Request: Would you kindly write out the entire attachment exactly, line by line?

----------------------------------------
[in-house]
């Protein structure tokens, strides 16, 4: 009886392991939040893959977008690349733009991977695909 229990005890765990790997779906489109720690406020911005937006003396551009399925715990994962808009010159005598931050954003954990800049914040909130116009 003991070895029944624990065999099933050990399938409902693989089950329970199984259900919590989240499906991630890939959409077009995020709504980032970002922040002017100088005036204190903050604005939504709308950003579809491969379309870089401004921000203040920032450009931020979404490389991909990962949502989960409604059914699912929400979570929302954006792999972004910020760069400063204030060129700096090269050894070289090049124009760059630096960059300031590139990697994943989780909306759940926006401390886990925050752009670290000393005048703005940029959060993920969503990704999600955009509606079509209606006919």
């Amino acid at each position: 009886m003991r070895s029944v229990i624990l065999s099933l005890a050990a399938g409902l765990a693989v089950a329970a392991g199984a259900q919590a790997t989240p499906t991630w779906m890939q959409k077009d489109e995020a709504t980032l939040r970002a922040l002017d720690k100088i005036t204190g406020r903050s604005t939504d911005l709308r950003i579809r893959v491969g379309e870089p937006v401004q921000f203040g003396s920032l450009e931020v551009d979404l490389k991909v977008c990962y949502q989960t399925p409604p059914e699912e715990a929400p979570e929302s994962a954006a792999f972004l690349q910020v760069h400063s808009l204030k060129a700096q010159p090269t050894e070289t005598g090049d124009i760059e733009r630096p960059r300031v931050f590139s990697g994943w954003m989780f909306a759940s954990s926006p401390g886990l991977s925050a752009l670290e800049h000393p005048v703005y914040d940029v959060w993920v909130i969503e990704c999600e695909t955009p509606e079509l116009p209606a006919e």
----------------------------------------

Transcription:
[in-house]
């Protein structure tokens, strides 16, 4: 009886392991939040893959977008690349733009991977695909 229990005890765990790997779906489109720690406020911005937006003396551009399925715990994962808009010159005598931050954003954990800049914040909130116009 003991070895029944624990065999099933050990399938409902693989089950329970199984259900919590989240499906991630890939959409077009995020709504980032970002922040002017100088005036204190903050604005939504709308950003579809491969379309870089401004921000203040920032450009931020979404490389991909990962949502989960409604059914699912929400979570929302954006792999972004910020760069400063204030060129700096090269050894070289090049124009760059630096960059300031590139990697994943989780909306759940926006401390886990925050752009670290000393005048703005940029959060993920969503990704999600955009509606079509209606006919």
């Amino acid at each position: 009886m003991r070895s029944v229990i624990l065999s099933l005890a050990a399938g409902l765990a693989v089950a329970a392991g199984a259900q919590a790997t989240p499906t991630w779906m890939q959409k077009d489109e995020a709504t980032l939040r970002a922040l002017d720690k100088i005036t204190g406020r903050s604005t939504d911005l709308r950003i579809r893959v491969g379309e870089p937006v401004q921000f203040g003396s920032l450009e931020v551009d979404l490389k991909v977008c990962y949502q989960t399925p409604p059914e699912e715990a929400p979570e929302s994962a954006a792999f972004l690349q910020v760069h400063s808009l204030k060129a700096q010159p090269t050894e070289t005598g090049d124009i760059e733009r630096p960059r300031v931050f590139s990697g994943w954003m989780f909306a759940s954990s926006p401390g886990l991977s925050a752009l670290e800049h000393p005048v703005y914040d940029v959060w993920v909130i969503e990704c999600e695909t955009p509606e079509l116009p209606a006919e």